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My Son Has Got So Withdrawn It Worries Me

When my son turned 17 it was as if a dark cloud blew over his life. He used to do sports, go out with friends, go to parties, and still get his school work done. Now he won't even go to school, he's stopped seeing friends, he finds it quite hard to talk to us. He still enjoys his computer games and laughs with his online friends so it's not that he's completely depressed or anything, it's just so hard to see so much potential that he has, being wasted, and his life seemingly 'on hold'. As his dad says, these are supposed to be the best years of your life yet our son is so lost and alone... he will do mindless jobs around the home if asked but if we even mention the future he goes into his shell. Is this normal? Should we be getting help for him? Will he be OK?
dddebbb dddebbb 41-45 4 Responses Feb 5, 2011

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I do appreciate your various insights. True, Claire, any kind of probing conversation is guaranteed to make him uncomfortable! I am taking your advice Dore and just showing him affection and support in the hope that eventually he manages to open up, but he has always been quite reluctant to do this until he has resolved the issue himself, then he will happily say what was on his mind, maddening but just his personality!

Tell me, how do you define potential? <br />
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No, let me do it for you "the way you want him to end up". <br />
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Let him live his life like he wants and shut the **** up about it, you don't have any right wanting anything from him.

I have a lot of empathy for your situation. Without having more specific information about your son's history, it can be difficult to figure out the actual problem. My suspicion is that the behaviors you are seeing from your son are symptoms of something else that is going on in his life. There are many things that could be affecting his behavior. It could be something as simple as normal teen development. At 17, your son is very close to being developmentally independent. This could be an attempt by him to demonstrate that independence. Simply stated, you want him to do A, therefore he's going to do B. His behavior might stem from some control issues that have existed for many years. If a child has been under very tight controls his entire life, it's not unusual for that same child to act out by refusing to do anything his parents wish once he advances into his teen years. Likewise, if a child has been allowed to do anything he pleases, without any boundaries, he also could exhibit the behavior you describe. Another possibility is that your son could be using alcohol or other drugs, thus causing a behavior that is new to you and destructive to him. I would start by trying to talk with your son about your concerns. But you need to do it in a way that he feels completely safe. He needs to know that you love him and that you're concerned with his health and safety, not with punishing him. If the two of you can get to this point, he might tell you what's really going on. At least then you'll have a way to start helping him. If that doesn't work, you might ask the school counselor to get involved. Most school counselors see this type of behavior all the time and are very qualified to help. You could also check in with his teachers to see what they think. If he has another adult in his life that he is close to, you could ask that person what they think is going on.<br />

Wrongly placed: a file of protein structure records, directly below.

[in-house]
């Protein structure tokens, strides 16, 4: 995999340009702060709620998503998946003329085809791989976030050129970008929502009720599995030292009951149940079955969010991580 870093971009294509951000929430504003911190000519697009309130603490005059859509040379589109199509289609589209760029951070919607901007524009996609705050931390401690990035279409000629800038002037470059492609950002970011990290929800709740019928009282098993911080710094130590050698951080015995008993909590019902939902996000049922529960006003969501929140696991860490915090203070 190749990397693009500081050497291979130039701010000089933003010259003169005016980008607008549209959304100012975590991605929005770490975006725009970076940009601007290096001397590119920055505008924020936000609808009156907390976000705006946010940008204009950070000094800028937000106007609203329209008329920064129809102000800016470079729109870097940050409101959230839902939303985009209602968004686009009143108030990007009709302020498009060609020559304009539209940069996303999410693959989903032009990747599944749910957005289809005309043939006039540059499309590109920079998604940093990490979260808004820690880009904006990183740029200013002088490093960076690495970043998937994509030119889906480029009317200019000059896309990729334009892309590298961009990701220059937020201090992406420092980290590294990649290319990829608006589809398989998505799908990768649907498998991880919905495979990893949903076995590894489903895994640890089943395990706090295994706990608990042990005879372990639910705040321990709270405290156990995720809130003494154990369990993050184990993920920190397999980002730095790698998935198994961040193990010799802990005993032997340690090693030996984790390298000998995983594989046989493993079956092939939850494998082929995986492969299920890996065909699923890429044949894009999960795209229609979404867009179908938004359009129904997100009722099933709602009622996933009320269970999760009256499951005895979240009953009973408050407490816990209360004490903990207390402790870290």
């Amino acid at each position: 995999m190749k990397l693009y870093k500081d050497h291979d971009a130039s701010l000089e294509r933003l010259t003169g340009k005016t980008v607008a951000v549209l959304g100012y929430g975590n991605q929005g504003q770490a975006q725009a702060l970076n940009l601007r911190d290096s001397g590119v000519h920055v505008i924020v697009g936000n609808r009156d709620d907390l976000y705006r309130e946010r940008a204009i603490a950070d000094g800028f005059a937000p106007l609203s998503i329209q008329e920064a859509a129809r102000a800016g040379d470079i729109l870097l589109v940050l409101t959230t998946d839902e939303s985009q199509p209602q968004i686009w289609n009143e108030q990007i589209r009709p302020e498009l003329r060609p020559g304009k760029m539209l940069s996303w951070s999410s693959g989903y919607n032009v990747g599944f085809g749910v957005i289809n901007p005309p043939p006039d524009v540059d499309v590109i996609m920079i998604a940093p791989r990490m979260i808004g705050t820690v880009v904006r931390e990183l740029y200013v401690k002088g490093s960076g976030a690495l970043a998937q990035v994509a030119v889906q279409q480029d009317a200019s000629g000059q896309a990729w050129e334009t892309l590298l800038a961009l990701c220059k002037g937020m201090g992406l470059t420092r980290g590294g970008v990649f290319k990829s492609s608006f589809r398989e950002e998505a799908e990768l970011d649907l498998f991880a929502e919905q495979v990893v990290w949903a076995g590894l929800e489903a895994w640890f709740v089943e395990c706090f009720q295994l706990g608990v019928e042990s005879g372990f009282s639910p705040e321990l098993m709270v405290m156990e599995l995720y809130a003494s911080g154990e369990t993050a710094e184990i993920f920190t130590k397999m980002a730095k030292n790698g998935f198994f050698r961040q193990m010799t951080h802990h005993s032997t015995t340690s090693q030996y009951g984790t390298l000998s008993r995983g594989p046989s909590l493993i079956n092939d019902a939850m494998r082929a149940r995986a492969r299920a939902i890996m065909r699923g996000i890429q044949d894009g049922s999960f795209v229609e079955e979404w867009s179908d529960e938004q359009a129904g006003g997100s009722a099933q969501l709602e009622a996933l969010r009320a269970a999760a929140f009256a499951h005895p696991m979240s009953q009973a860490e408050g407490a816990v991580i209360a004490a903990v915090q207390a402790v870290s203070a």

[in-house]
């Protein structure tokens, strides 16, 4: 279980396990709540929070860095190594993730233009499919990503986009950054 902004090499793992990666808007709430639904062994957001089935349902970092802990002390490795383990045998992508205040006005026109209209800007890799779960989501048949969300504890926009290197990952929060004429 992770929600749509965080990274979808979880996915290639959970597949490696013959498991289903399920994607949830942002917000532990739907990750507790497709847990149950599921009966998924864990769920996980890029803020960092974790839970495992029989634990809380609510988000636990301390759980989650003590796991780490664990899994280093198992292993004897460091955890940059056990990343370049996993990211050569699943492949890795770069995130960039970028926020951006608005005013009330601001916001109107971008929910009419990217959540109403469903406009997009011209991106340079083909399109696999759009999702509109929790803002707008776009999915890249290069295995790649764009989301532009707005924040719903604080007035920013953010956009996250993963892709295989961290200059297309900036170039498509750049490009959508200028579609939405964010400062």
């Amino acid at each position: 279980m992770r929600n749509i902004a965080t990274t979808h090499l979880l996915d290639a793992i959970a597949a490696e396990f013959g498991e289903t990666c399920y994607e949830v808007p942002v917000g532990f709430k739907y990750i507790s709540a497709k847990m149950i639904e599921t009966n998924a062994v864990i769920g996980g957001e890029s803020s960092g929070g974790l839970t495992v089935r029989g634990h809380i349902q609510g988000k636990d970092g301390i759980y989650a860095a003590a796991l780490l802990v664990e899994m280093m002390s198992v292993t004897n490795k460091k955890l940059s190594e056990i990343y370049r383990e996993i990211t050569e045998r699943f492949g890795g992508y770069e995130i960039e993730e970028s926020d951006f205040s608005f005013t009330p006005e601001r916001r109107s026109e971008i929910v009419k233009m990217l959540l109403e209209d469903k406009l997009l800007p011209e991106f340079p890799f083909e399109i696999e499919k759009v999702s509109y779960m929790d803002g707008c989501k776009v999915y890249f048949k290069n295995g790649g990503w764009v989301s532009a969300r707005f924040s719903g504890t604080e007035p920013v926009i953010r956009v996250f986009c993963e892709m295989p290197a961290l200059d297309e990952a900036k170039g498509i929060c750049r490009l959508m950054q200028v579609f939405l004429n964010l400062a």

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If those suggestions do not help, you might consider professional counseling. There are many qualified counselors who can help you get to the root of the problem. You should see the counselor first, so you can explain the situation. Keep in mind that finding a good counselor is often like finding a good pair of shoes. Sometimes you have to try on a few pairs before you find one that fits.<br />
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If you have any reason to suspect alcohol or other drug use, even if it's a small chance, I would urge you to seek professional help as soon as possible. Parenting teens is one of the most difficult tasks imaginable. Sometimes we feel like we are the only one who has a particular problem. Understanding what is at the root of the problem, and then getting the necessary help, can make parenting easier.<br />
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Dore E. Frances, PhD

I guess you need to talk to him to able him to open up what bothers him. Although most troubled teens would prefer not to have this kind of conversation anymore. It's uncomfortable and it's personally embarassing because sitting down to talk about something so obviously wrong just makes the wrongness offense that much obvious but this is the only best thing you can do right now.